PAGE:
Cartland was nothing if not consistent in her character development. The blueprint for girls was skinny, pale, huge eyes, birdlike physique. And skinny. Real skinny. And really BIG eyes. Just look at the covers, especially the Bantam series. The men: tall, broad, dark hair, dark skin (hardly any fair-haired men or ginger), hawk nose or straight Roman nose. Hawt!! Sorry… She’s an innocent, ignorant virgin; he’s a bastard who frequents brothels. She softens him up, but he doesn’t show it in front of her until one of them is near death. We’re talking about a couple hundred books made with this erector set. Don’t be impressed by her Guinness Book of World Records record (top-selling author in 1983 according to Wikipedia). Most of the books were half-ass regurgitations of stock gimmicks.
When I was 13, I took them WAY too seriously! LOL. Now, I read them as sweet antique pieces of a world of manners we’ll never see ever again.
This video from Little Britain has Matt Lucas as a Barbara Cartland-type author – Dame Sally Markham.
1970s: No such thing as political correctness. Women’s Lib completely missed this boat.
First romance I ever read: BRIDE OF ZARCO, Margaret Rome
I started reading romance novels in the mid-70s, starting with this tiny tome-ette. It was my mom’s. One evening, I just picked it up and started reading. Next thing I knew, I was halfway through (which wasn’t much considering how lean these books were). Before, I had tried, but could not connect with the text. I read it again to see what made this one different than the others I had tried to read. I think… I just… liked the plot.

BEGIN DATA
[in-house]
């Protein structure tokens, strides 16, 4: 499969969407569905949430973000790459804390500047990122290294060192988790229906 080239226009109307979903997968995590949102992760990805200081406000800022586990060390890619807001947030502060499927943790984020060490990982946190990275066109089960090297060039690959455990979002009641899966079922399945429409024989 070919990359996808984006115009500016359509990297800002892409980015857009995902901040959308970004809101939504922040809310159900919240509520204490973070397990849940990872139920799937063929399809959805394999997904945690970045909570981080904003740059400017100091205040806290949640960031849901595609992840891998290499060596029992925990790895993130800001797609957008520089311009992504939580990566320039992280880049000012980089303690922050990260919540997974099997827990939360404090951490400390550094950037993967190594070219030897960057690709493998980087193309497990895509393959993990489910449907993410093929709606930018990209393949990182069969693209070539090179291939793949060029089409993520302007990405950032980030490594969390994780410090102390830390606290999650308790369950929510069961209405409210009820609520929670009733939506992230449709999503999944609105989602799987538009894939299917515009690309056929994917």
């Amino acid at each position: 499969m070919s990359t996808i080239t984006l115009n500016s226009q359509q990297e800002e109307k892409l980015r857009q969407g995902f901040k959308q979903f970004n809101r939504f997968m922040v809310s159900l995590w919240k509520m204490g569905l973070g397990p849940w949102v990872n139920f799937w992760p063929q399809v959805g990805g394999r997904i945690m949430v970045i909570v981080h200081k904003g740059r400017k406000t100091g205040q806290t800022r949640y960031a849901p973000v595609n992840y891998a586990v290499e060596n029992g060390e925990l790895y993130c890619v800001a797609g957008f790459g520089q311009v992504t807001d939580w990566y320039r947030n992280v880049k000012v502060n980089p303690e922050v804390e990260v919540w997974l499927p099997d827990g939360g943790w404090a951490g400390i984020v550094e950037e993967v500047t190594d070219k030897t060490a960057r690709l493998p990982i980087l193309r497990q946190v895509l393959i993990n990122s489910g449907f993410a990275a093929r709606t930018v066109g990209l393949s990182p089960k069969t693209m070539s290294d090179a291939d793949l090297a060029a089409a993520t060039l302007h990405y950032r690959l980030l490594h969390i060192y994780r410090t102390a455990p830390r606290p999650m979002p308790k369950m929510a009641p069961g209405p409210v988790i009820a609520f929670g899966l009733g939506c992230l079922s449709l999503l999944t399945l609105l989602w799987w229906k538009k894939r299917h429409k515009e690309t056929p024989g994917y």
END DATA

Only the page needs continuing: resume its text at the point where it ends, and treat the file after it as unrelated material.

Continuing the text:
Maybe, the year that I read it, my mind was finally ready. I know I was reading a ton of books that year from my school library. Yeah…maybe it was just time. Gorgeous dress on the cover. Shitty logic. Zarco told the heroine that she was too beautiful to be a nurse. Let the plain women be nurses because they could not hope for better. What’s worse – I was all like, “yeah, whatever”. I didn’t question the logic. Shame on me. I know better now.
So I went through my parent’s closet – they had bookshelves in their closet – and one by one, pulled them down and read practically everything mom had, specifically the Harlequin Presents® and a handful of basic Harlequins®. I also went through her stash of Barbara Cartlands. She had the early Pyramid series of books – first editions! Then I happened upon a Bantam series book at school, THE CRUEL COUNT, which I “took”. Man, I could go through two or three books on a Saturday or Sunday and keep up with my reading from the school library. It was ON! I read so many books by English and Canadian authors that I started to sound different from my friends.
Most of the Harlequin Presents were by Commonwealth authors: Australia, New Zealand, Canada, in addition to the many English authors; even from South Africa. They were very good about including words from French, Italian, Greek – depending on the man’s background. ZARCO contained some words from Portuguese as that was his nationality. As I was already reading/writing/speaking Spanish, it was no problem to pick up the tidbits of all these other languages.